If you’re like me you will realise that often changes you might resist or even reject at first turn out for the better in the long run, in ways you may never have thought even possible. We so want a predictable plan, perhaps even a path that’s risk-free, even if the outcome can end up more mediocre and humdrum rather than truly expressive of what we really wanted. In 2016 you may recall me buying wood from Oxford Wood Recycling to make yet another workbench from. You might also recall I bought enough wood to make at least two benches for under £100. I always enjoy making no matter the project but for some reason, it was putting myself in your possible and even probable zone and thoughts of equipping you excited me the most. My two outcomes were two practical workbenches and from making these two I wrote my newest curriculum on a bench build to incorporate any and all improvements I might want in my own working workbench. Well, I did write the how-to for a 38″ tall by 27″ deep and 66″ long workbench and the reason for the sizing was it is basically what I work at wherever I go be that at home, in the workshop and then in the filmset where I work too. My workbenches have been much larger in the past but that was for when I worked on much larger framed projects. I have found that I am comfortable making any type and size of furniture piece on this bench.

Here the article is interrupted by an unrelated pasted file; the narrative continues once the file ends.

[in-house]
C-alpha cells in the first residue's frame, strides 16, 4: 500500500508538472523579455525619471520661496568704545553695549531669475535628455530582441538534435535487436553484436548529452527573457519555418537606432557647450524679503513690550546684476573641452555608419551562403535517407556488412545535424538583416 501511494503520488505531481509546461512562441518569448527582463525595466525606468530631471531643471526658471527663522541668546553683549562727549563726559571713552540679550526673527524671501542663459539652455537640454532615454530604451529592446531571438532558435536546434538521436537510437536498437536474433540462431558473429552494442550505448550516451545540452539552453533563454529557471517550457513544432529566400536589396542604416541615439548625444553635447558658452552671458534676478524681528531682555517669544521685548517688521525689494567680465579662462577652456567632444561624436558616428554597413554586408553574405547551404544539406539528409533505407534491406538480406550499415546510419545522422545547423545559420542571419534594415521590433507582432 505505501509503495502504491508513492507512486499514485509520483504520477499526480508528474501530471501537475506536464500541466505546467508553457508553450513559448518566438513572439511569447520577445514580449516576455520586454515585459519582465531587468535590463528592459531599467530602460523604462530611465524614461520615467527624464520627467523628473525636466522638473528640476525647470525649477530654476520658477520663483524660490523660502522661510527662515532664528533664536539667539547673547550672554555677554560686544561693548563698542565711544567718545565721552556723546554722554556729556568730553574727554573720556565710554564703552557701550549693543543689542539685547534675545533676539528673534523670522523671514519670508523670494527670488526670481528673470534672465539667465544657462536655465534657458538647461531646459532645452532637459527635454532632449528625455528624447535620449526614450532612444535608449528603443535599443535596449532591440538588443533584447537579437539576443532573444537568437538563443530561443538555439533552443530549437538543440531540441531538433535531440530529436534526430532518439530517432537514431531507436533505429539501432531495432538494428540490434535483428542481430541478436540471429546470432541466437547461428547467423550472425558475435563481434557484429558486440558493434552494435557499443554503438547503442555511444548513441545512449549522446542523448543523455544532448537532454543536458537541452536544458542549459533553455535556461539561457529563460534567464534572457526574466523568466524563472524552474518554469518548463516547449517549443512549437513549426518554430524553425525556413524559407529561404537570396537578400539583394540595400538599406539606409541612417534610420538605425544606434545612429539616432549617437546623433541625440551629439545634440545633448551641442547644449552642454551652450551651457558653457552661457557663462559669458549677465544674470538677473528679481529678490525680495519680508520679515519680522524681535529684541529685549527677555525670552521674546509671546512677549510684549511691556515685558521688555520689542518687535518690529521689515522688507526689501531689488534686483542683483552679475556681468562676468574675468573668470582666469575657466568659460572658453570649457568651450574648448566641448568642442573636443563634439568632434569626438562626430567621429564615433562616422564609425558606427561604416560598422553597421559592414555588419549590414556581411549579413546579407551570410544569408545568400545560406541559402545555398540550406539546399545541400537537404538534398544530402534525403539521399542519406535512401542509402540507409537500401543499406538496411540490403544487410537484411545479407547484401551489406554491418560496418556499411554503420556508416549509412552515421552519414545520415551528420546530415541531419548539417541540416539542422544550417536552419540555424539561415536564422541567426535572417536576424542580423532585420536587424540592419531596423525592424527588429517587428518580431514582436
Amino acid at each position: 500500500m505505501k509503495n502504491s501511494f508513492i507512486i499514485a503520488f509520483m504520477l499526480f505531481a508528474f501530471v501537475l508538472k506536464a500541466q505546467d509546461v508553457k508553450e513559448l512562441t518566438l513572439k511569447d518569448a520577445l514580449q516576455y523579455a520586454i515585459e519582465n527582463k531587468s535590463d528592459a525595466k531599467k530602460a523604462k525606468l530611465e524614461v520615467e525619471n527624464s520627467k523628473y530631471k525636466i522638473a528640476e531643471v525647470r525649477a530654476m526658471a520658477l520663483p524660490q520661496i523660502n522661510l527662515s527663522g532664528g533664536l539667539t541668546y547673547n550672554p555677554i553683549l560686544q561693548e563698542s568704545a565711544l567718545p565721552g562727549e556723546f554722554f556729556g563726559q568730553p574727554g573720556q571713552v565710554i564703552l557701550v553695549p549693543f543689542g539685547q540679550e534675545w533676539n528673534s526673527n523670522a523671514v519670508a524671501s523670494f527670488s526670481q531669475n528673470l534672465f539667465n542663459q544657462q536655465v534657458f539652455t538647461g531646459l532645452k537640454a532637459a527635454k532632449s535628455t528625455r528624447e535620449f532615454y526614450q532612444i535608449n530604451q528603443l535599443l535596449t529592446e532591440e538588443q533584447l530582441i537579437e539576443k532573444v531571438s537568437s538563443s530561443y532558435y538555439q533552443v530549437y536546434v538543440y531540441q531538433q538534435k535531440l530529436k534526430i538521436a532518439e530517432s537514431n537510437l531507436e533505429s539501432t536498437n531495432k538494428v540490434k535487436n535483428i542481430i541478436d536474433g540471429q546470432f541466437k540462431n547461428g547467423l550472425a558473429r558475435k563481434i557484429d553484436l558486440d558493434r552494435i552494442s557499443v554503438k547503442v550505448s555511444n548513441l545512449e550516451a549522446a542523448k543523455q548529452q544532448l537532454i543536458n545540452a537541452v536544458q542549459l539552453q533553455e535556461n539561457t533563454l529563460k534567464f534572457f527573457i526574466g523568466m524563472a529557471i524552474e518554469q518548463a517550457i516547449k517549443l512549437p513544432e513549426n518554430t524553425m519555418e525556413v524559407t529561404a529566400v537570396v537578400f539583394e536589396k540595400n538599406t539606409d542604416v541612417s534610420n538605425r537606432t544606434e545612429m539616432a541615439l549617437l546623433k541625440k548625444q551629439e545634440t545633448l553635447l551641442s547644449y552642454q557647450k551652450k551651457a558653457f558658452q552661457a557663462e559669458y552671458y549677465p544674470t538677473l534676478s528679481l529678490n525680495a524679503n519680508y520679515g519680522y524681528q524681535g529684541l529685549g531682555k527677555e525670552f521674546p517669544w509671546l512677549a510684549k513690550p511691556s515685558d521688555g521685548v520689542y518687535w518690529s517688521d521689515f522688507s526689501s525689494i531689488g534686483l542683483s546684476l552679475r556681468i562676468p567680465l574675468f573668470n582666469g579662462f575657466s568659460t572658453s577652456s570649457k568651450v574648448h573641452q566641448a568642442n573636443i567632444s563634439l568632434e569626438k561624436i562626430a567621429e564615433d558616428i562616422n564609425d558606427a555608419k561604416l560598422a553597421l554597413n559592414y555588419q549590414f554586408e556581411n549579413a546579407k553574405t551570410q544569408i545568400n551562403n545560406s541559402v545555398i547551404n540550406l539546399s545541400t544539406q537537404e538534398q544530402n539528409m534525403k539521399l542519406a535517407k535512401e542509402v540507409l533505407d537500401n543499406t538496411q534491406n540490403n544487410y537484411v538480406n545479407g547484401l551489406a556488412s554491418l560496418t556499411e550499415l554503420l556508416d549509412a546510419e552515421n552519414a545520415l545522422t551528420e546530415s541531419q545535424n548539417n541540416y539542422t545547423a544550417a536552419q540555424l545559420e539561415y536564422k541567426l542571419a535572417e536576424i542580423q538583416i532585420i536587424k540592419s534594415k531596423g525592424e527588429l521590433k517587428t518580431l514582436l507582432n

In making Workbench 1 above I built two trestles to work from to give me a stable platform. Using standard construction stock sizes at 1 1/2″ by 2 1/2″ (three 8′ lengths will make a pair of trestles) and scraps of 1/2″ plywood to create gussets made the whole project quick and simple. The length is 30″ long and height 24″. They are basic and are screwed together through the plywood along with PVA glue. I will use them for the next few years as temporary tables as assembly tables probably.
The reason for the workbench is its core essentiality to good woodworking like furniture making, joinery and then general woodworking too. It quickly becomes the key anchor providing a central third hand to holds and support all of the work and the tools and equipment we depend on. Without it, the work will always be awkward much of the time so most people starting out recognise that, for hand tool enthusiasts, the workbench is most essential. The use of temporary stations is exactly that, temporarily useful but not practical long-term supports.
I have drawn up the drawings for this current workbench and generated a cutting list straight off because I worked to it and could refine it as I made any adjustments and refinements. The end result is now to be tested by those who are making one as a result through woodworkingmasterclasses.com and I anticipate that thousands will be made to this pattern over the coming years. The PDF is not available just yet but will be available soon (now available here).
Building the garage was simply a question of framing up three stud walls and skinning the frames on the inside faces with 4′ by 8′ faux brick fibre panelling. I wanted to give it a context but filming outdoors or in my home garage would not have worked because of the quality of filming we want to give. We wanted the quality to match the work I do and there was too much noise and light variance for a good quality instructional video. We did, however, want it to be as close to realistic as possible of course and when we built this final version in our more permanent setting the walls basically delineated the workspace and gave the impression of being in a garage that we wanted. In our new space shortly we will indeed be building in brick. So you will understand how the studio set has become necessary to encourage others as best we can.